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Lucky Cat Cup

Tokyo Blur (Tour) 

Tokyo Blur is another entry from Mario’s mobile races. This time, we tear through the streets of Tokyo, and I love seeing Mt. Fuji in the background at one point in the circuit. This is a fairly easy track, the twist being that the paths change after each lap, so you’re using a slightly different route each time. It keeps it fresh and interesting and makes it slightly harder to master. 

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Shroom Ridge (3DS)

This is one of those tracks that puts us on a road, complete with traffic. You know the ones, like Toad’s Turnpike or Moonview Highway. Shroom Bridge occurs in the daytime, with trucks and cars getting in your way when all you’re trying to do is illegally race your go-kart on a highway. Sheesh! There are item boxes aplenty in this stage, if you can successfully crash into them while they’re moving. You can also leap over certain vehicles to get a quick boost; just be careful not to use this enticing mechanic near a tight turn, or you’ll fall off the edge. Erm, not that I did that.

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Sky Garden (GBA) 

The Gameboy Advance gave us Mario Kart: Super Circuit way back in 2001. This entry could be considered the underdog of the series, since it rated very well but sold the fewest copies overall. It also means this may be unfamiliar to a lot of players. Plus, revamped GBA tracks always look spectacularly different from their original counterparts, like Cheeseland and Ribbon Road. This sky-high course is akin to a simpler version of Mario Kart 8’s existing Cloudtop Cruise, with many cloud-based twists and turns to keep drivers on their toes. It’s also worth mentioning the music in this track, which is simply superb. 

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Ninja Hideaway (Tour)

Ninja Hideaway is another Mario Kart Tour track. It feels like the biggest entry of the DLC pack, taking players through a huge ninja dojo. There are a few different pathways – both horizontally and vertically – that take you across the rooftops of the dojo itself. These various routes make it easy to lose sight of other drivers, bringing a more strategic approach to the game. It’s also a treat to look at, with fantastic visuals reminiscent of Dragon Driftway.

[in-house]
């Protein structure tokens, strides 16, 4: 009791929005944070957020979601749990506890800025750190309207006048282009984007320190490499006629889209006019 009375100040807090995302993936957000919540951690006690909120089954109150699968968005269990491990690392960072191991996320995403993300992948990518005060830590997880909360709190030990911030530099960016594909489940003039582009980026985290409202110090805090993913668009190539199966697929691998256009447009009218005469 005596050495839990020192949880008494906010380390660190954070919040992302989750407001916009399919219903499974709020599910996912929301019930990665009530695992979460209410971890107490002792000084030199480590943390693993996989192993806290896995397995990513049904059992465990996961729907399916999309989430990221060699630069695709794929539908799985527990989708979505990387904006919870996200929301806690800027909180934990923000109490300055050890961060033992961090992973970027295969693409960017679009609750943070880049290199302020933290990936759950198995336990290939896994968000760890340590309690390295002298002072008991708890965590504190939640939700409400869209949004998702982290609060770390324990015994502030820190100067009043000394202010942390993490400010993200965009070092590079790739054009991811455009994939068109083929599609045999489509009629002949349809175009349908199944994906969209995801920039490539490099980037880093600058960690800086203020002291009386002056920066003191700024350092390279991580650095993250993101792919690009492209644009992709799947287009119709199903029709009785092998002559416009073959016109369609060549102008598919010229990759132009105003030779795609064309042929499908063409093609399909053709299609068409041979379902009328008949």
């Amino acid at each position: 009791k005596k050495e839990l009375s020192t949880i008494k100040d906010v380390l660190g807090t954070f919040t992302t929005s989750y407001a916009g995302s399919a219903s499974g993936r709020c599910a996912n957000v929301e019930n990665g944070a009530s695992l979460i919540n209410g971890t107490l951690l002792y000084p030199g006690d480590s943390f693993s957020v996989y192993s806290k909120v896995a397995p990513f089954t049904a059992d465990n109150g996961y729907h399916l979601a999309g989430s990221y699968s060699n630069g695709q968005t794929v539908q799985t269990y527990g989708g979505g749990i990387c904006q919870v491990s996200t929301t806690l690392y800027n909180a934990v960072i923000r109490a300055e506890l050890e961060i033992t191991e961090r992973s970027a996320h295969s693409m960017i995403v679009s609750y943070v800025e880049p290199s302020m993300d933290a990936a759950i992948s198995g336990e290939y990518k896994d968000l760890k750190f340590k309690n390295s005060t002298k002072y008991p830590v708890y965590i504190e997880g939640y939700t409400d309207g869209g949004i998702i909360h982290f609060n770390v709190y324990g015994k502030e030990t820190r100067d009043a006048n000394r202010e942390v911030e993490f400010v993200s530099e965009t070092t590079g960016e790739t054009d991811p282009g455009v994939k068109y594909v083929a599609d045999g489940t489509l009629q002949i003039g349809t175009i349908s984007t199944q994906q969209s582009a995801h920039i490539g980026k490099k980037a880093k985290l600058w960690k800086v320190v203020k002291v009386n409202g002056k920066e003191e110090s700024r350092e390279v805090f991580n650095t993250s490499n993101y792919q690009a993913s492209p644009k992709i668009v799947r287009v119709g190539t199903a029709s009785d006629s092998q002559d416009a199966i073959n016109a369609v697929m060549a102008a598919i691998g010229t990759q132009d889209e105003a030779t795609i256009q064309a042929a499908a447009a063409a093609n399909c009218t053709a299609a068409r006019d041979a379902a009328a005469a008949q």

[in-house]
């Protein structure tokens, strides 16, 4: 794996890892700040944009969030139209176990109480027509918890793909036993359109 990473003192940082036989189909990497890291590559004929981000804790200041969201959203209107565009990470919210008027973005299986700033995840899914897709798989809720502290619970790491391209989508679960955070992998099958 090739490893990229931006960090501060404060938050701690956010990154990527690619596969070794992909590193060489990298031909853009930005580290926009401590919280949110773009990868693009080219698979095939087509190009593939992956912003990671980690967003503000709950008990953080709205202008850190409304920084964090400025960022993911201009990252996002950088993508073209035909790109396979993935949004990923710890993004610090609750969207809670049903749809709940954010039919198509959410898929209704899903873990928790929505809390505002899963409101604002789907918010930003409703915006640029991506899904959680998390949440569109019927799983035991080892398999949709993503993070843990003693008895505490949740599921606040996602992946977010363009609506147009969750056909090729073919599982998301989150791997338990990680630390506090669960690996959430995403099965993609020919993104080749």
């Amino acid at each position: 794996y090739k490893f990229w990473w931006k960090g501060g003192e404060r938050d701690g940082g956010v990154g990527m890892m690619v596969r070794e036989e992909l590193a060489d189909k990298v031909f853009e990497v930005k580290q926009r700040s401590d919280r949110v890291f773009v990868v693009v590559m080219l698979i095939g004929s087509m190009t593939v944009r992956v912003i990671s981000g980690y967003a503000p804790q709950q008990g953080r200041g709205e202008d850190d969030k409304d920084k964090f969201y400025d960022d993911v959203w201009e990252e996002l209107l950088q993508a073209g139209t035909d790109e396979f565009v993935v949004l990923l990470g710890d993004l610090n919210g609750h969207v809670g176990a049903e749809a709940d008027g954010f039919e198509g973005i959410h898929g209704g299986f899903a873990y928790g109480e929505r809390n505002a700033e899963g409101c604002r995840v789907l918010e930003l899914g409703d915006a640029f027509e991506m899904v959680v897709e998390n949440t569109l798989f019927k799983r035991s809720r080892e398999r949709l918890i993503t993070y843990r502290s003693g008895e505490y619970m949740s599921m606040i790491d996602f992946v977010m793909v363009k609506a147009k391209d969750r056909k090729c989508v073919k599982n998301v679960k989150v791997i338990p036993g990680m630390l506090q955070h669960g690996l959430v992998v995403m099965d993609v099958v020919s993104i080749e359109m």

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Mario Kart fans have been waiting too long for new console content. Mario Kart 8 Deluxe is constantly in the top ten games sold in Japan each week, showing it still has plenty of life. A large install base also explains why DLC was the way to go, rather than an all-new Mario Kart 9. The first wave of the Booster Course Pass is a fun reminder of why this series is so popular. 

Fans looking for completely original tracks may be slightly disappointed. This is especially true when it comes to the likes of Coconut Mall and Toad Circuit, which look and play much like their originals (apart from a few obvious changes like the Miis missing from Coconut Mall). Being able to play MK Tour tracks on a large screen with classic controls is super fun, though, and these circuits shine as the freshest of the bunch.

If the price seems a little steep, you could hold off until more cups are released… but why wait? Wave one succeeds in entertaining us while showing us how much enjoyment is yet to come.